combining eldercare and childcare under the same roof creates joy and magic in the moment

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walking in the hall paint daubs

 

I cried as I watched this video: tears of happiness for the magic of this place, and tears of despair for all the missed opportunities to create joy in the lives of our most vulnerable–the very young and the very old.

“The Mount” in Seattle has proven eldercare and childcare can be combined to create rich, loving, joyful, active, engaged environments that benefit everyone involved.

The Mount is home to 400+ elders and 100+ children (in their own dedicated facility). It’s a model that works. Let’s combine pre-schools, kindergartens, daycares with eldercare facilities in multiple win scenarios.

Isolating the elderly–especially people who absolutely ADORES children–makes no sense.

Let’s create environments and communities that foster engagement and LIVING rather than places where people die a little every day until they finally stop breathing out of sheer boredom.

Just look at the possibilities (thanks to CBC for the story):

 

 

 

Let’s experience present perfect every day.

Every day until we die.

 

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9 Comments

  1. I’m a Montessori teacher who is now an early childhood professor. Have read about this ideal for years, though very few exist. Is anyone aware of any grants that might be available to create this? Would love to build on to an existing adult care facility, study and present (build awareness) about strengths and outcomes for all involved (adults, children, caretakers, teachers, administrators, families)

    • Susan, thanks for your comment and your interest in this innovative approach to child and elder care. Sorry to say I don’t know if any grants that might be available, but if you find one and do some work and come up with some conclusions, I’d be happy to know about them!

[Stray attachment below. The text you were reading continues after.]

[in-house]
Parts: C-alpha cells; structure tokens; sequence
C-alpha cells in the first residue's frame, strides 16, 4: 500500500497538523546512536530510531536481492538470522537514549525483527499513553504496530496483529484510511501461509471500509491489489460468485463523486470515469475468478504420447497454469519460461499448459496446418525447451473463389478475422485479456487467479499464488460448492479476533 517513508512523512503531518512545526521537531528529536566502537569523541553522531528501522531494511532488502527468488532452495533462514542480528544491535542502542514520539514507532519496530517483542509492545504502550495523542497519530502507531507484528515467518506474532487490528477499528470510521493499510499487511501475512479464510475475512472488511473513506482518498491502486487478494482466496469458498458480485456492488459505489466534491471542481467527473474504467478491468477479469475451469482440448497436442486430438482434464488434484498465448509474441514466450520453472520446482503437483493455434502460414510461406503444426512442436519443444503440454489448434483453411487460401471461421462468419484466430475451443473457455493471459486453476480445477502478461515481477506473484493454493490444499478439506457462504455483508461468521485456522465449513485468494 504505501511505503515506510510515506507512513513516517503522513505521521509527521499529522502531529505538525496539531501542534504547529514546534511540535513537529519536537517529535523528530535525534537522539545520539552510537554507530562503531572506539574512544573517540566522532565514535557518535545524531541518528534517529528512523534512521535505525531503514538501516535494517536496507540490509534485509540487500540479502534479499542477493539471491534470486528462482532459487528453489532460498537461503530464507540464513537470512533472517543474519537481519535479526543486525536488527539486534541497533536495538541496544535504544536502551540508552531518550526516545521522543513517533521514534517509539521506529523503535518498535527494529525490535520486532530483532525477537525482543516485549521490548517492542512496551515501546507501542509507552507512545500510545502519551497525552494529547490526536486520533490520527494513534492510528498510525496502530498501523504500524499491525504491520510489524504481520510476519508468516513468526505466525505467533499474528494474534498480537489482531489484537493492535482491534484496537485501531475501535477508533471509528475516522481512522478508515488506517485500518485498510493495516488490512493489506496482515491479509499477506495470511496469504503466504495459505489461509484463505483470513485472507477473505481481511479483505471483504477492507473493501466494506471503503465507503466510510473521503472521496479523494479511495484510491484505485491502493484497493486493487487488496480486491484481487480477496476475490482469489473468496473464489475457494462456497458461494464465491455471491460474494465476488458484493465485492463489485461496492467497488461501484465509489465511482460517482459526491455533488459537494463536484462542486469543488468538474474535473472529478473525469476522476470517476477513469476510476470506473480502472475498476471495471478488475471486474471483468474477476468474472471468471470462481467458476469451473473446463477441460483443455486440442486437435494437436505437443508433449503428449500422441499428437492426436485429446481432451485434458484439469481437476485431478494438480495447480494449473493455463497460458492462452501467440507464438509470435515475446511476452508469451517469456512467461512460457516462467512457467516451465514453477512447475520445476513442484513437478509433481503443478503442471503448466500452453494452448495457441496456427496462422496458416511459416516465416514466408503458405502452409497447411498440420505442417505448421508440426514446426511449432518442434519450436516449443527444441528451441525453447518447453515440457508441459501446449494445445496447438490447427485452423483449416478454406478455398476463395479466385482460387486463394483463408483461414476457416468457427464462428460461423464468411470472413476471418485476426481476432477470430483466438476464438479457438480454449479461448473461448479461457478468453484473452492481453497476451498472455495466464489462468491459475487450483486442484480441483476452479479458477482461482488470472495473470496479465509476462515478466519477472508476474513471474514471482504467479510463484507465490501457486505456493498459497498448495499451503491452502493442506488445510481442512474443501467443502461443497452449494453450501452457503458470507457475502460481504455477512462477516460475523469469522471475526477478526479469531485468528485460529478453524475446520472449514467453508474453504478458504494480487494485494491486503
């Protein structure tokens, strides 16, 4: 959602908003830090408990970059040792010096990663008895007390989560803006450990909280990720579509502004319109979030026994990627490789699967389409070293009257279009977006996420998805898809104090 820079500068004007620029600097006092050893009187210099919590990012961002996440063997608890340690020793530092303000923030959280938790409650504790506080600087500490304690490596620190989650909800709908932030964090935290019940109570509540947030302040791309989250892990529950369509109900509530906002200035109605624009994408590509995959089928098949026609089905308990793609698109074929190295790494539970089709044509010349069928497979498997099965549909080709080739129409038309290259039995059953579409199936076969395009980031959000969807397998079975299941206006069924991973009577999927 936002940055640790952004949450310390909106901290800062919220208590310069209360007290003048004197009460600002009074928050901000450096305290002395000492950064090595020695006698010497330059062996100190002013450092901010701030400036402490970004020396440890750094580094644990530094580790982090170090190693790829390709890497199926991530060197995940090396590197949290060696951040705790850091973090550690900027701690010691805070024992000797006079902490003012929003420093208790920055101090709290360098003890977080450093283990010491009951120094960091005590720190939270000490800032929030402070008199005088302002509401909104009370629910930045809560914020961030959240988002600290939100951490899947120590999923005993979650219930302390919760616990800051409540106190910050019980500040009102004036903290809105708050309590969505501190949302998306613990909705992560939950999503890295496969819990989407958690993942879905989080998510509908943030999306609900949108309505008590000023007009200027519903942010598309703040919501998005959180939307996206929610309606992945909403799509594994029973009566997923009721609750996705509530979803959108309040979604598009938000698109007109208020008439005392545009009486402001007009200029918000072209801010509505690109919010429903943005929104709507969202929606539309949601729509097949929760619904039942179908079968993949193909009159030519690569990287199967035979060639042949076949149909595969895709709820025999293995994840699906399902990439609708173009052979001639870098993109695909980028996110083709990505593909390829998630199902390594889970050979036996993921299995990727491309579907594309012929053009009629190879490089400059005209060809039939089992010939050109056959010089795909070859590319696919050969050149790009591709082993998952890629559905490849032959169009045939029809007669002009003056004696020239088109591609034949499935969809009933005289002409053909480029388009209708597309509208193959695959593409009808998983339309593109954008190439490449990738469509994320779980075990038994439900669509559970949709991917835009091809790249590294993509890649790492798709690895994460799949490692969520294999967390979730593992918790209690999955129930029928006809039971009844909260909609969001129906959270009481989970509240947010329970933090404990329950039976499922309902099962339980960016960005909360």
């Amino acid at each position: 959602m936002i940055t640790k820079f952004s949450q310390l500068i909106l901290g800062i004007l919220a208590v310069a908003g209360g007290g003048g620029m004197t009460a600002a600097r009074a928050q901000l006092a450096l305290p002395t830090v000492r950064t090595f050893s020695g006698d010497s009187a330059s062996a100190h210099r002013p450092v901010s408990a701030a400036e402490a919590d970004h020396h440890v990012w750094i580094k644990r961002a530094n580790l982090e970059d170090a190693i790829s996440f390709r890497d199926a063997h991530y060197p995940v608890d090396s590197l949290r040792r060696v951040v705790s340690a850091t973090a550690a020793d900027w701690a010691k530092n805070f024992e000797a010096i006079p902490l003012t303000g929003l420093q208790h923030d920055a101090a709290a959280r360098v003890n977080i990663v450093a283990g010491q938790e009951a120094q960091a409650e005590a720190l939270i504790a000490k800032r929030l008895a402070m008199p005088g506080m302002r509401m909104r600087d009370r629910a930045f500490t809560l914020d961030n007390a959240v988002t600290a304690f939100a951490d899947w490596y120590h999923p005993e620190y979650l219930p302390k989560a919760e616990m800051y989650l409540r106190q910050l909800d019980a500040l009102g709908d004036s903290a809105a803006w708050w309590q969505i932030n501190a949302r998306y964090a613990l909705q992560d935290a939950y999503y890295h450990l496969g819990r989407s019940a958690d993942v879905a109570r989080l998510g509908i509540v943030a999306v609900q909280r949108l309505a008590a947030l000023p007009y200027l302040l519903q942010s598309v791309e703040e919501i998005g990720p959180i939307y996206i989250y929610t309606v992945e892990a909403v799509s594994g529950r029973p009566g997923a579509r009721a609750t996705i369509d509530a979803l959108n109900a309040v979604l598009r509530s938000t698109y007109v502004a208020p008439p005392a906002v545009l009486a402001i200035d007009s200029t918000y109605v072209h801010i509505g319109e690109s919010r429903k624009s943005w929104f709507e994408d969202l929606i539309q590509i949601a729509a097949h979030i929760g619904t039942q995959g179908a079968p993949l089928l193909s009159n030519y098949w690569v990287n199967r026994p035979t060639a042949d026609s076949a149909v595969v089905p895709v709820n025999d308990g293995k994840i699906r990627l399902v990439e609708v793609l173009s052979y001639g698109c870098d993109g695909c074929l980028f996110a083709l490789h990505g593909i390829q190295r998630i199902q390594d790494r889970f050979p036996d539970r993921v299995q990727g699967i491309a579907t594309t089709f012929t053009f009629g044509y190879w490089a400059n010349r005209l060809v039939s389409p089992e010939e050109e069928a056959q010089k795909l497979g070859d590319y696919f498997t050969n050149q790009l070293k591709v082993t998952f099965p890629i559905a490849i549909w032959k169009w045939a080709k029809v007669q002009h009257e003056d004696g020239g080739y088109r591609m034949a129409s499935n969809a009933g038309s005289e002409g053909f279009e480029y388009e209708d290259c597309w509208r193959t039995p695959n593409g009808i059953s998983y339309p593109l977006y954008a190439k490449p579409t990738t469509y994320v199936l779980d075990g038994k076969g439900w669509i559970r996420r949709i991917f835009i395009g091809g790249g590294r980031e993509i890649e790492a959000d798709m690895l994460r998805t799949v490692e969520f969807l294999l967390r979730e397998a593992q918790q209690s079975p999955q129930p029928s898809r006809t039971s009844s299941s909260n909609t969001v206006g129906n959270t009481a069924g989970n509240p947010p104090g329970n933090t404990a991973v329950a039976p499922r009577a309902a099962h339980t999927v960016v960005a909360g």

2. Hi Susan, thanks for sharing this video about Intergenerational programming. One of my rewarding professional experiences involved working with seniors living with dementia and community children coming together for activities. Each day I observed a wonderful, meaningful connections being made and a new addition of a “quality of life” for the seniors in my care. The intergenerational program invited children from the community to join in many activities, and in turn, build a healthy rapport between the seniors and the children. My seniors bond brought smiles, laughter, a sense of dignity and a true meaningful “purpose” for each senior.

  3. Thank you for sharing this with us Susan! I think it is possibly the most wonderful video I have watched… like they say it is SUCH a simple common sense philosophy, why isn’t this common practice everywhere!
    In our busy modern lives our children are losing out on that “extended family environment”, parents are engaged with work, responsibilities and even being on their mobile phones. You can see how much those little ones were getting from the interaction too, that joy when someone has the time to spend with them.
    It’s just such an obvious answer to such obvious needs that are a result of our changing lifestyles.

    • “You can see how much those little ones were getting from the interaction too, that joy when someone has the time to spend with them.”

      Yes, there only seem to be upsides: more joy, more laughter, more connection, more love, more happiness, more fun, more learning, more meaning…. <3 <3 <3

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